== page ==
Q: How do the financial requirements that companies must meet in the first set contracts for shallow water blocks compare to international standards?
A: In this regard, the Mexican government took the right route. Companies taking on projects in the offshore segment must operate in line with international best practices, because any mistake, blowout, spill, or similar catastrophe could be very detrimental to the country. Therefore, setting strict requirements and financial guarantees makes it possible only for the most experienced operators, with high safety standards, to bid for offshore opportunities, be it in deep or shallow water. For onshore projects, setting up rigid mechanisms is not the way to go, because this would mean only certain companies will be apt to bid and the development of Mexican operators will be constricted.
Q: What types of financing profiles do you expect the potential winners to have?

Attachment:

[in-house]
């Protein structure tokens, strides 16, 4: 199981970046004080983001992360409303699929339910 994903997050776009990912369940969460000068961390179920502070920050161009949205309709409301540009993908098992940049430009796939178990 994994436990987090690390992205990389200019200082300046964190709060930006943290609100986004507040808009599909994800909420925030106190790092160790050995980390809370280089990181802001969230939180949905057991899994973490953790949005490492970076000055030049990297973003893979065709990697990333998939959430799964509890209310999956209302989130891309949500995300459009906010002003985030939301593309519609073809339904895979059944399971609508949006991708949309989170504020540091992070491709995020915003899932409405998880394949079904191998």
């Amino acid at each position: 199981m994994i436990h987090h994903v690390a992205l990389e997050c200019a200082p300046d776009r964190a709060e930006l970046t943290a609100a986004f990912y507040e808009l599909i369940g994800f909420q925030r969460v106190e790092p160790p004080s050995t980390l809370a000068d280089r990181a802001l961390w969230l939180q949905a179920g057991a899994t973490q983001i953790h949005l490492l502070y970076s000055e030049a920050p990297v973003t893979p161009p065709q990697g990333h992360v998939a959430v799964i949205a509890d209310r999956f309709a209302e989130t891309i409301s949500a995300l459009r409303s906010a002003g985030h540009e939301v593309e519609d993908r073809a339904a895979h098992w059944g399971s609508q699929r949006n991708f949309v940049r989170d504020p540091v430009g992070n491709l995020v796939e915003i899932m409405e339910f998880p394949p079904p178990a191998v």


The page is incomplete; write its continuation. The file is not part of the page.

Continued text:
A: The only companies able to take on projects under current market conditions will be those that can rely on internal financing. It is very difficult for a new company or one with debt and low cash flow to obtain capital. Essentially, external financing is going to be scarce given the current low oil prices, or rates are going to be very high. As a result, the number of participants in Round One will be significantly less than what was expected one or two years ago. The typical profile of newcomers will be large enterprises with their own cash flow and resources, such as Shell, BP, or Chevron, since relatively small companies will not have enough capital to invest in expansion endeavors. This brings me to another topic. Mature fields or producing onshore fields typically attract investment from American SMEs and, as of now, most of these are drenched in debt. Therefore, it seems unlikely that many will want to take on developments here in Mexico. The oil and gas industry is cyclical but the main problem lies in the fact that US companies put down reserves as a guarantee, which results in a vicious circle. Since reserves automatically devalue as a result of low prices, companies struggle to meet their guarantees. Companies must battle to cut costs and pay up, so they cannot grow. Finally, the playing field for Mexican companies is somewhat restricted since offshore opportunities seem highly unlikely for Mexican operators and onshore assets will be in the hands of a select few. Current conditions are also not fostering the creation of new Mexican operators.